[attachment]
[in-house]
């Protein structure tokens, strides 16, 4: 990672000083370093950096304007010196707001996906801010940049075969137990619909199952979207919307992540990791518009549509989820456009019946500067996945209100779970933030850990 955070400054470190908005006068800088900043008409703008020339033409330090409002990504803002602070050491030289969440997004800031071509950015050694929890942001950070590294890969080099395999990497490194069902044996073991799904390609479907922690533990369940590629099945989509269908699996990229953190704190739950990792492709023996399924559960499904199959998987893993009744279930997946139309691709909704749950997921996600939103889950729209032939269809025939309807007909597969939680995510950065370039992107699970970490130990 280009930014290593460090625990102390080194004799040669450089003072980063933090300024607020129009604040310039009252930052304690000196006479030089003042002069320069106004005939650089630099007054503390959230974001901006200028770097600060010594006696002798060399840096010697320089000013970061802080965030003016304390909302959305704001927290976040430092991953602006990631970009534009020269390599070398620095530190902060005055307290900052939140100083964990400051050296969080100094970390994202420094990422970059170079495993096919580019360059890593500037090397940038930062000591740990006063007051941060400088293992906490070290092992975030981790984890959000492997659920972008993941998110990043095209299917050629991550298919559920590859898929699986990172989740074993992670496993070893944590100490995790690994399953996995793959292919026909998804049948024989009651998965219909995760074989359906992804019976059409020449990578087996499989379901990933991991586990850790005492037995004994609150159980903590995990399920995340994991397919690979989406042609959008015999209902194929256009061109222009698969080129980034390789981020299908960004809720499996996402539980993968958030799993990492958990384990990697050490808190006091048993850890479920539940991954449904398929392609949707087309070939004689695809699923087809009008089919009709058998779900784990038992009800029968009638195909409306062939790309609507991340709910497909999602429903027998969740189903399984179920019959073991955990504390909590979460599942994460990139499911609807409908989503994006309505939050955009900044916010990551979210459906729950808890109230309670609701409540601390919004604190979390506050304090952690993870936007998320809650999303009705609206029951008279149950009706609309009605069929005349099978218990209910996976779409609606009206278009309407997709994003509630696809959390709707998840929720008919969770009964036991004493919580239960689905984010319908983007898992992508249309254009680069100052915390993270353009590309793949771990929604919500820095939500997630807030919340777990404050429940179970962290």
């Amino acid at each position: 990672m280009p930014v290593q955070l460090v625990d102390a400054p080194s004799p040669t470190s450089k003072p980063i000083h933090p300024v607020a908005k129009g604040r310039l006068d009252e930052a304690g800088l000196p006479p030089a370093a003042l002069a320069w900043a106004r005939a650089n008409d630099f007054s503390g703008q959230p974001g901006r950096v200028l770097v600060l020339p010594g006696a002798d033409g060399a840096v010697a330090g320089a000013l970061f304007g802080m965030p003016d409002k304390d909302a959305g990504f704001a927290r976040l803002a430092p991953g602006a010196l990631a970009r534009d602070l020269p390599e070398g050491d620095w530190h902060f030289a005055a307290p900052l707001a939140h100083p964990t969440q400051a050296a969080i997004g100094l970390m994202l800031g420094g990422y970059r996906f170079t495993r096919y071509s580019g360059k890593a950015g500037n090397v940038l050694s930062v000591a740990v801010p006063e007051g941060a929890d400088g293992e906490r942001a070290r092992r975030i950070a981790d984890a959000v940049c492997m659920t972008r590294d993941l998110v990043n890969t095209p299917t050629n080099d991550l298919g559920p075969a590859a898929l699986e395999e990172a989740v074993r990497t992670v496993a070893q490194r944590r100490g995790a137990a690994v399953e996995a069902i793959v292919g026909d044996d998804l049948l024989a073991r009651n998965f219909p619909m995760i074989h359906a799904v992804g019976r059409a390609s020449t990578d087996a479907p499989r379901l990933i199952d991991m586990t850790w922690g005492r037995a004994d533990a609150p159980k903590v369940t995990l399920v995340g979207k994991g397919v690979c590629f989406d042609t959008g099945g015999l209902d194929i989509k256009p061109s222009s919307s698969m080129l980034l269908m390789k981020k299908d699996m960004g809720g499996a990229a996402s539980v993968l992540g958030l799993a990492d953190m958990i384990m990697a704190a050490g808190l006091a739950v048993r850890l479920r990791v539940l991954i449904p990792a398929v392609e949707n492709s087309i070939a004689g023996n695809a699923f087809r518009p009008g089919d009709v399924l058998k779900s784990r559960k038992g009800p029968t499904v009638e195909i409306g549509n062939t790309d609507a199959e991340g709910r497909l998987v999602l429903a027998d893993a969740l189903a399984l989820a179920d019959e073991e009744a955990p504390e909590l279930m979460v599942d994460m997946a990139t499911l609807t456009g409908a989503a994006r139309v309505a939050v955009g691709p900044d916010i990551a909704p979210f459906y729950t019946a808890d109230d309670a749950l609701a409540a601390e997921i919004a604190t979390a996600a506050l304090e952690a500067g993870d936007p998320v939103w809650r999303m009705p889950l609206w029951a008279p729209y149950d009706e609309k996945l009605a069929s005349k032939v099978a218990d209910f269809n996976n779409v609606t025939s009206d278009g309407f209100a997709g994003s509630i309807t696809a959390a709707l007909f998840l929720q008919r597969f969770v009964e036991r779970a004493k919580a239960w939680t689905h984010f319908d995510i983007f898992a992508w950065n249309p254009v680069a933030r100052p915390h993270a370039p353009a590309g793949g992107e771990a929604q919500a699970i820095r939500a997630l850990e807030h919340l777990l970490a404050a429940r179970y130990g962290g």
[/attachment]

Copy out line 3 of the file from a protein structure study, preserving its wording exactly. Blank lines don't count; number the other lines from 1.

């Amino acid at each position: 990672m280009p930014v290593q955070l460090v625990d102390a400054p080194s004799p040669t470190s450089k003072p980063i000083h933090p300024v607020a908005k129009g604040r310039l006068d009252e930052a304690g800088l000196p006479p030089a370093a003042l002069a320069w900043a106004r005939a650089n008409d630099f007054s503390g703008q959230p974001g901006r950096v200028l770097v600060l020339p010594g006696a002798d033409g060399a840096v010697a330090g320089a000013l970061f304007g802080m965030p003016d409002k304390d909302a959305g990504f704001a927290r976040l803002a430092p991953g602006a010196l990631a970009r534009d602070l020269p390599e070398g050491d620095w530190h902060f030289a005055a307290p900052l707001a939140h100083p964990t969440q400051a050296a969080i997004g100094l970390m994202l800031g420094g990422y970059r996906f170079t495993r096919y071509s580019g360059k890593a950015g500037n090397v940038l050694s930062v000591a740990v801010p006063e007051g941060a929890d400088g293992e906490r942001a070290r092992r975030i950070a981790d984890a959000v940049c492997m659920t972008r590294d993941l998110v990043n890969t095209p299917t050629n080099d991550l298919g559920p075969a590859a898929l699986e395999e990172a989740v074993r990497t992670v496993a070893q490194r944590r100490g995790a137990a690994v399953e996995a069902i793959v292919g026909d044996d998804l049948l024989a073991r009651n998965f219909p619909m995760i074989h359906a799904v992804g019976r059409a390609s020449t990578d087996a479907p499989r379901l990933i199952d991991m586990t850790w922690g005492r037995a004994d533990a609150p159980k903590v369940t995990l399920v995340g979207k994991g397919v690979c590629f989406d042609t959008g099945g015999l209902d194929i989509k256009p061109s222009s919307s698969m080129l980034l269908m390789k981020k299908d699996m960004g809720g499996a990229a996402s539980v993968l992540g958030l799993a990492d953190m958990i384990m990697a704190a050490g808190l006091a739950v048993r850890l479920r990791v539940l991954i449904p990792a398929v392609e949707n492709s087309i070939a004689g023996n695809a699923f087809r518009p009008g089919d009709v399924l058998k779900s784990r559960k038992g009800p029968t499904v009638e195909i409306g549509n062939t790309d609507a199959e991340g709910r497909l998987v999602l429903a027998d893993a969740l189903a399984l989820a179920d019959e073991e009744a955990p504390e909590l279930m979460v599942d994460m997946a990139t499911l609807t456009g409908a989503a994006r139309v309505a939050v955009g691709p900044d916010i990551a909704p979210f459906y729950t019946a808890d109230d309670a749950l609701a409540a601390e997921i919004a604190t979390a996600a506050l304090e952690a500067g993870d936007p998320v939103w809650r999303m009705p889950l609206w029951a008279p729209y149950d009706e609309k996945l009605a069929s005349k032939v099978a218990d209910f269809n996976n779409v609606t025939s009206d278009g309407f209100a997709g994003s509630i309807t696809a959390a709707l007909f998840l929720q008919r597969f969770v009964e036991r779970a004493k919580a239960w939680t689905h984010f319908d995510i983007f898992a992508w950065n249309p254009v680069a933030r100052p915390h993270a370039p353009a590309g793949g992107e771990a929604q919500a699970i820095r939500a997630l850990e807030h919340l777990l970490a404050a429940r179970y130990g962290g």